Bret S. Stetka, MD


June 10, 2014

In This Article

Genetic Contributions

Genetic influences also appear to be a major contributor to fear and anxiety. Of particular importance appears to be the gene encoding for brain-derived neurotrophic factor (BDNF), a neurotrophin responsible for neuronal growth, differentiation, and survival.

Casey's Cornell colleague Dr. Frances Lee has developed a new strain of mouse carrying a BDNF polymorphism in which methionine is substituted for valine. This BDNF Val66Met knock-in model results in decreased neurotrophin activity, biologically recapitulating the effects of the human polymorphism.[7] The mice mimic the "wallflower at the school dance," according to Casey: When tested in an open field task, they spent more time near the walls, an indication of anxiety-like behavior.[8]

Fatima Soliman, Casey and Lee's joint MD, PhD, student, performed a related study in the mice and humans with the BDNF Val66Met polymorphism,[9] looking at Pavlovian conditioning to fear cues and their ability to extinguish negative associations. The mice received a minor foot shock paired with a neutral audible tone, whereas the humans were played an intrusive sound -- Casey likened it to that "obnoxious alarm clock" -- paired with innocuous images of colored squares. Next, the conditioned stimuli were presented repeatedly without the noxious stimulus, and subjects were monitored for fear responses (in mice, freezing; in humans, sweating).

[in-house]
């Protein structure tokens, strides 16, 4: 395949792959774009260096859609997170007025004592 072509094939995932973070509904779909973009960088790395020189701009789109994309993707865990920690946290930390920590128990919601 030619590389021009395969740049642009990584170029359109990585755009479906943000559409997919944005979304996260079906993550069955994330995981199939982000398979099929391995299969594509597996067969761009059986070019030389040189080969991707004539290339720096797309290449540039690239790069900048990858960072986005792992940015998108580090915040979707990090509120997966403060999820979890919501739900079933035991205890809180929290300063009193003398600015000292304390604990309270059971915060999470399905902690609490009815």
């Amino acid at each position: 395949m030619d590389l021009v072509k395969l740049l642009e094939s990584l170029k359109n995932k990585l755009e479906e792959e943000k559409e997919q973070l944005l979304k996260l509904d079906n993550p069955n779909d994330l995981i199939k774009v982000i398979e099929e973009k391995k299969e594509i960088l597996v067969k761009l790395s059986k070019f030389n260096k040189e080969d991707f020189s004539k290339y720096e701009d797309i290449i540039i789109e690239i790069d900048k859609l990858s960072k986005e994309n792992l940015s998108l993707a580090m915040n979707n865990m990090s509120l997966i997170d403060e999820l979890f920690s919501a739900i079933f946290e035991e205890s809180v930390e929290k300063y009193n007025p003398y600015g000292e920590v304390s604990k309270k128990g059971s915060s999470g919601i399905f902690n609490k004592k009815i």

Wild-type mice were found to freeze at first, but not after numerous tone presentations; BDNF Val66Met mice exhibited freezing behavior that did not extinguish with subsequent trials. Similar findings were seen in humans with the polymorphism, present in roughly 30% of those of white persons.

A single polymorphism is unlikely to fully account for the complexities of human fear and associated neurodevelopmental aberrations, and with twice as many presentations, they eventually learned. However, in subjects carrying a substituted methionine in the BDNF gene, fear doesn't extinguish as readily in response to repeated nonthreatening cues; in those with a valine, it extinguishes more easily. Using neuroimaging, the authors showed that polymorphism carriers exhibited more amygdala and less PFC activity with subsequent cue presentations.


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